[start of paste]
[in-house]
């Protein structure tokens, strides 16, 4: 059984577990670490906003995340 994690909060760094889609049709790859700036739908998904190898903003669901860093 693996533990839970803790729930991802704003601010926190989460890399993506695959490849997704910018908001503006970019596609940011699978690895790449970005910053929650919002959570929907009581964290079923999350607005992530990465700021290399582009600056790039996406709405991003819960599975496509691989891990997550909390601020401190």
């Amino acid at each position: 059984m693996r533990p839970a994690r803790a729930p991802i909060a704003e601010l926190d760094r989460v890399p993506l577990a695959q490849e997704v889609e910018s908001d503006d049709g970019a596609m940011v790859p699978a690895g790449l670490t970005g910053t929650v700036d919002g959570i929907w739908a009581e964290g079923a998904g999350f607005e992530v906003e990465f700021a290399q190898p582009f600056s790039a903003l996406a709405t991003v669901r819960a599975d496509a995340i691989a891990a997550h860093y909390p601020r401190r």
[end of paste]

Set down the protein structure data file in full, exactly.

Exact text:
[in-house]
């Protein structure tokens, strides 16, 4: 059984577990670490906003995340 994690909060760094889609049709790859700036739908998904190898903003669901860093 693996533990839970803790729930991802704003601010926190989460890399993506695959490849997704910018908001503006970019596609940011699978690895790449970005910053929650919002959570929907009581964290079923999350607005992530990465700021290399582009600056790039996406709405991003819960599975496509691989891990997550909390601020401190």
């Amino acid at each position: 059984m693996r533990p839970a994690r803790a729930p991802i909060a704003e601010l926190d760094r989460v890399p993506l577990a695959q490849e997704v889609e910018s908001d503006d049709g970019a596609m940011v790859p699978a690895g790449l670490t970005g910053t929650v700036d919002g959570i929907w739908a009581e964290g079923a998904g999350f607005e992530v906003e990465f700021a290399q190898p582009f600056s790039a903003l996406a709405t991003v669901r819960a599975d496509a995340i691989a891990a997550h860093y909390p601020r401190r």